So, what exactly is CHAT/SHOW? Well, for those of you that didn’t see a One Eyed Man show last year (and for those of you that did and didn’t understand what the hell I was up to ...), CHAT/SHOW is the next stage in an ongoing series of performance experiments that I am conducting in front of and with audiences. You see, after years of working as a professional, traditional actor; years of working as a writer for stage and TV; and, latterly, years of working for and with Volcano making work that genuinely engages, challenges, scares and amazes - I began to wonder why it was that I – and many other people – were falling out of love with theatre. My realisation was that this most immediate of mediums – the performers are in the room with you, anything could happen – had lost it’s immediacy. We all know the routine – get your ticket, grab a drink, go to the loo, find your seat, the curtain rises, the actors go through the motions, we clap, they bow and everybody goes home.

*Okay that might be doing it something of a disservice but you get the basic idea ... *

There are many new and engaging forms of theatre that play on the immediacy of the form. Immersive, interactive experiences that take us on a journey – sometimes literally – that walk us through a space, or put us through an endurance test. And in a world where we spend more and more time looking at screens, these experiences remind us that there is something primal in making a genuine and real connection with a performer. I believe this is why stand-up comedy has become the new rock and roll with stars like Michael McIntyre and Dara O’Brain (whatever you may think of them and their ilk) selling out arena’s around the country. The audience feels it is taking part in something live and unique.

But, for me, something was still missing. Genuine immediacy. Stand-up and interactive theatre are still working from the same basic premise – write a show, rehearse a show, perform a show. I wondered what would happen if you took the first two of those away and simply ... did a show.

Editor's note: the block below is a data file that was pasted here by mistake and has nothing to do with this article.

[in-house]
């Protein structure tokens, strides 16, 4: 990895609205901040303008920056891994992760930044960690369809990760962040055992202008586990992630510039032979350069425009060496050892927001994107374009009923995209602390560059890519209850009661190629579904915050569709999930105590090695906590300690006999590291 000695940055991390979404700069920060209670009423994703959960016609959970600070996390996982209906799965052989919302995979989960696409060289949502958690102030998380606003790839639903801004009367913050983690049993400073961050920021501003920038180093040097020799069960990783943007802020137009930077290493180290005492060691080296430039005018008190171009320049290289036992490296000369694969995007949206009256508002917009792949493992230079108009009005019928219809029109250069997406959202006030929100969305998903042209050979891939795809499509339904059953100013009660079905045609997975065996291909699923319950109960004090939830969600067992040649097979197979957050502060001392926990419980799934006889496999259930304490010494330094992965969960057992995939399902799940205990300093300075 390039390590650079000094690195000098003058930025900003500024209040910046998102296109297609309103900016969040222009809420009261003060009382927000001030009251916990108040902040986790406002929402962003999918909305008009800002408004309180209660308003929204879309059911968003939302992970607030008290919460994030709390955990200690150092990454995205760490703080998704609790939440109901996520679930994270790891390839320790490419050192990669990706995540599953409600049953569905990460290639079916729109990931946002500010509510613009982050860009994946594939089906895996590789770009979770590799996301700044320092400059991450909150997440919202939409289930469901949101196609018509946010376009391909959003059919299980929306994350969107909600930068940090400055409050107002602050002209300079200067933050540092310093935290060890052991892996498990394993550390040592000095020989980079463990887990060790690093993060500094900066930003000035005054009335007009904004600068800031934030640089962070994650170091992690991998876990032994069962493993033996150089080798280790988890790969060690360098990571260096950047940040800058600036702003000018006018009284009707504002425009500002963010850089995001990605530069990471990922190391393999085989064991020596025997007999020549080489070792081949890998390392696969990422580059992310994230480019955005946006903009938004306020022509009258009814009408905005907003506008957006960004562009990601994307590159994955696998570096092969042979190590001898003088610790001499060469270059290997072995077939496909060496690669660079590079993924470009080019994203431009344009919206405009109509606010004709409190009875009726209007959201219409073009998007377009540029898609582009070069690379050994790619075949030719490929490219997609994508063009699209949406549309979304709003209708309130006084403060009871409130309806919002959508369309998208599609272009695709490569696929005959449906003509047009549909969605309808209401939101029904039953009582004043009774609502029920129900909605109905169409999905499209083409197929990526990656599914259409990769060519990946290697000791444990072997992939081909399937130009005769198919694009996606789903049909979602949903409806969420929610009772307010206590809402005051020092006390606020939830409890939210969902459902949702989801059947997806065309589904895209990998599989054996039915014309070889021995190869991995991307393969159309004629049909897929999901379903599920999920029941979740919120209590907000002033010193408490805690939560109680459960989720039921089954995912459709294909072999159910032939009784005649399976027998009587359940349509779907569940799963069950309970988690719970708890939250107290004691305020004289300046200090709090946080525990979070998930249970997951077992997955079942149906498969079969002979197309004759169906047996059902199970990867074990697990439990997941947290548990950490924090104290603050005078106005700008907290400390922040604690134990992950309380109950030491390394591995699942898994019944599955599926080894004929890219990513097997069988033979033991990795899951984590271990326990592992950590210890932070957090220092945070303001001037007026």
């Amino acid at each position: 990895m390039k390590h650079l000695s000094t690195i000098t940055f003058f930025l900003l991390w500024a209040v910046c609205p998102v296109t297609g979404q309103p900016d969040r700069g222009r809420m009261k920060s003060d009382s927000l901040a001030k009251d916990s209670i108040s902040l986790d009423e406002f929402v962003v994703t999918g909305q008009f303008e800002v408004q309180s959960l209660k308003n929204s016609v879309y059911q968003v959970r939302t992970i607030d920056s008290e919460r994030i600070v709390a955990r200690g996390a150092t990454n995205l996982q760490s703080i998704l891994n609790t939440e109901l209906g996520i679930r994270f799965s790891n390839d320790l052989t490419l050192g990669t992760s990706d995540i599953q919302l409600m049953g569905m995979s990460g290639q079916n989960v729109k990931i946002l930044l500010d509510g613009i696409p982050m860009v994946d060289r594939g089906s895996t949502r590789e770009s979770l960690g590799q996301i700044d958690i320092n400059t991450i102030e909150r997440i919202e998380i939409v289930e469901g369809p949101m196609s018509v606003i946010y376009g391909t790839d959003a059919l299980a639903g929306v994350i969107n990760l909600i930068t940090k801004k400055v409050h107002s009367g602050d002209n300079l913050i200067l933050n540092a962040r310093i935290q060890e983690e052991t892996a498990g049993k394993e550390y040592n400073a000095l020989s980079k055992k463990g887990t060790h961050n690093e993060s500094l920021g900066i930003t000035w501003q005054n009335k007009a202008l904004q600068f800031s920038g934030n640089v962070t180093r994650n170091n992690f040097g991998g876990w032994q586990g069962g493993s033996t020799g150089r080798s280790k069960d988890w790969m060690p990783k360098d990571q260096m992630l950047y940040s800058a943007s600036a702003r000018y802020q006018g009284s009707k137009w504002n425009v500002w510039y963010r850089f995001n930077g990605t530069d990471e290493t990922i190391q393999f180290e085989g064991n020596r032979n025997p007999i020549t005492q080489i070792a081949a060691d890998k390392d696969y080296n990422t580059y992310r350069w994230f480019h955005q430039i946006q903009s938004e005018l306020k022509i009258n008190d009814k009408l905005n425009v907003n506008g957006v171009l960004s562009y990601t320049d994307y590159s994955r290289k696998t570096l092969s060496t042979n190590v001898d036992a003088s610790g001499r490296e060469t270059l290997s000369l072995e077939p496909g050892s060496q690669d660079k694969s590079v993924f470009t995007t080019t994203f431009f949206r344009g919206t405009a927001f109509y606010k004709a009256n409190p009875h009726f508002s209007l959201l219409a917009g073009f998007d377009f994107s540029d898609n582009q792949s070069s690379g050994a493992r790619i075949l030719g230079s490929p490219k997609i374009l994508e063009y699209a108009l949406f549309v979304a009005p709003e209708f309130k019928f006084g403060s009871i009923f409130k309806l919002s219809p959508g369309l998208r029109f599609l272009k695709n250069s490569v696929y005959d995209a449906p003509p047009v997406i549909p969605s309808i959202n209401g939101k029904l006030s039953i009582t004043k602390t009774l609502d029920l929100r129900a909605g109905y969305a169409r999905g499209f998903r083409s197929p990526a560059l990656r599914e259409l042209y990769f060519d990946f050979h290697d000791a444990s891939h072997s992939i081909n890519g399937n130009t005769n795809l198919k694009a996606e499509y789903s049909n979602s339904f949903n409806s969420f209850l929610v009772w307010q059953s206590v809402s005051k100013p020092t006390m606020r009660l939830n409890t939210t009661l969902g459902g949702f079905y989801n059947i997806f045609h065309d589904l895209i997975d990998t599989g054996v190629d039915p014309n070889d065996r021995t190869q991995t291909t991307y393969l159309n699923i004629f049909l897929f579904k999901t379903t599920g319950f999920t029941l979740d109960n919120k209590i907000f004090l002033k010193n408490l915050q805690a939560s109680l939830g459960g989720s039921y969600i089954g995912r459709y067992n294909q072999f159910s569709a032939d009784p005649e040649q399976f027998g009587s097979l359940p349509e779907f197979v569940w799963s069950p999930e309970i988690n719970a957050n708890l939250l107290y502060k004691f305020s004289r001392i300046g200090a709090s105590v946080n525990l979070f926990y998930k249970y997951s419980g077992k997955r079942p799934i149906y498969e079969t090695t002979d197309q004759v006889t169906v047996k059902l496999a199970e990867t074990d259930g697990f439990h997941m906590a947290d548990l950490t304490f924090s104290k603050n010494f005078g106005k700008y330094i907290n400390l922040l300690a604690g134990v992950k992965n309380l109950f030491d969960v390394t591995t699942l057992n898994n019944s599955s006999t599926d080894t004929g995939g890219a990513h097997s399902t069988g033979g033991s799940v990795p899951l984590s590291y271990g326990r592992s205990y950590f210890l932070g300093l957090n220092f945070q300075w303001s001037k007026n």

So, I did. In 6 different non-performance venues in Swansea and Cardiff last year, I performed 29 totally unscripted and unplanned ‘shows’ to audiences who varied in size from 30+ to 1. And I learnt the most wonderful thing.

It worked.

Not only did it work but there was a genuine and real sense of connection: between myself and the audience and (and this is the nub of CHAT/SHOW) between the audience members themselves. People fed back to me that they genuinely loved a chance to meet, engage and converse with total strangers about truly deep and meaningful topics. My job was to create a space safe enough for people to meet minds without fear of ridicule or censure. And that’s what I did.

*Full disclosure – not everyone liked it. Some people felt intimidated by being talked to rather than at, or felt a pressure to engage or talk when they simply didn’t want to. Some people asked me what on earth I thought I was doing and whether I was trying to give ‘group therapy’. Somebody wondered what the hell Arts Council Wales were funding me for. I’m sure they wondered the same thing ... *

People conversed. Spurred on by my ramblings on my deep, abiding fear that hate all of mankind – people who don’t indicate, students, people who don’t pick up after their dog, students, people who talk on their phone in the quiet carriage, students who wear flip-flops in December etc – my audiences engaged with me and each other on a level that we so seldom communicate with strangers. We shared thoughts, ideas, fears and joys. The simple act of conversation seemed to enliven people’s day and feed something absolutely necessary in us all.

So, the next logical stage in the work is to make conversation the central point of an evening.

So, I did.

CHAT/SHOW will explore conversation – how we do it, why we do it, what do we talk about. Is it a skill to be learnt or something we can all instinctively do? An attempt to create for the 21st century the French salons of the 18th. We will come together, examine the fundamental’s of good conversation, share stories of conversations past – both good and bad, everyone love’s a horror story – and then ... we’ll have one.

*Don’t worry – if you don’t want to participate, you don’t have to. But I feel sure that – should you come to the show – after an hour or so, you’ll be raring to get stuck in. But I’m not giving your money back if you don’t ... *

Like the initial experiments, there will be nothing pre-planned, written or rehearsed. The evening will revolve around what you and I bring to it, the day we’ve just lived through and the things we want to talk about. The difference is that talk is what it’s about.

A regular, monthly event at 229 where talk is back on the menu. I think it’ll be great and I really hope you fancy coming along.